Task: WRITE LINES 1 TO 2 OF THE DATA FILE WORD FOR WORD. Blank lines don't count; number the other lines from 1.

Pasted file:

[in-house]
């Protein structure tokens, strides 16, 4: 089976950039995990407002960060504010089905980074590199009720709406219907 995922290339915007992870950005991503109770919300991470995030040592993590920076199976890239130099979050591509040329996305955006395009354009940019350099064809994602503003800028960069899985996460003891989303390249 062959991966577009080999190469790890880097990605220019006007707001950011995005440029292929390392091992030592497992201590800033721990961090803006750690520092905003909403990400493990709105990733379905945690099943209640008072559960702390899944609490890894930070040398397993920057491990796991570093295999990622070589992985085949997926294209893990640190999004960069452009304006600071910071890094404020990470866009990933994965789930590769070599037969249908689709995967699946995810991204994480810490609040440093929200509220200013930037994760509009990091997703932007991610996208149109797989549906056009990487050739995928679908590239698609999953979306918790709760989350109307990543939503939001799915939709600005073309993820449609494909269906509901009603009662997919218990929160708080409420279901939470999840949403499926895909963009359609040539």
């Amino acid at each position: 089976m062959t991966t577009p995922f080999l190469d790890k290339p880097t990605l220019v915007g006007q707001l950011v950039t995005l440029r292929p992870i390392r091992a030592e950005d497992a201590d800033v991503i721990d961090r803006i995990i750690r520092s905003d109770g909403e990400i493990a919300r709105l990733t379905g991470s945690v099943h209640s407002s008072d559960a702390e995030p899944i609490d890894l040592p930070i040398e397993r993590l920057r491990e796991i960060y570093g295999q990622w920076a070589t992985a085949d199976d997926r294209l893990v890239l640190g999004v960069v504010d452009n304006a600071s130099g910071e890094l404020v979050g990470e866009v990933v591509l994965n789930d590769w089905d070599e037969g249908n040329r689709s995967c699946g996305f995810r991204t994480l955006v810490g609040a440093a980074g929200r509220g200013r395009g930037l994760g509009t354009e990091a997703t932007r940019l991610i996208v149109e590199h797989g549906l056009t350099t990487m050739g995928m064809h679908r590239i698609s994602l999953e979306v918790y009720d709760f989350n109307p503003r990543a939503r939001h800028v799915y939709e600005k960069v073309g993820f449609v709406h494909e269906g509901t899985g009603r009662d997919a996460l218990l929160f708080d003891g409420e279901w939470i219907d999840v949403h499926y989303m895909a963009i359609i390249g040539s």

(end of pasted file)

[in-house]
């Protein structure tokens, strides 16, 4: 089976950039995990407002960060504010089905980074590199009720709406219907 995922290339915007992870950005991503109770919300991470995030040592993590920076199976890239130099979050591509040329996305955006395009354009940019350099064809994602503003800028960069899985996460003891989303390249 062959991966577009080999190469790890880097990605220019006007707001950011995005440029292929390392091992030592497992201590800033721990961090803006750690520092905003909403990400493990709105990733379905945690099943209640008072559960702390899944609490890894930070040398397993920057491990796991570093295999990622070589992985085949997926294209893990640190999004960069452009304006600071910071890094404020990470866009990933994965789930590769070599037969249908689709995967699946995810991204994480810490609040440093929200509220200013930037994760509009990091997703932007991610996208149109797989549906056009990487050739995928679908590239698609999953979306918790709760989350109307990543939503939001799915939709600005073309993820449609494909269906509901009603009662997919218990929160708080409420279901939470999840949403499926895909963009359609040539």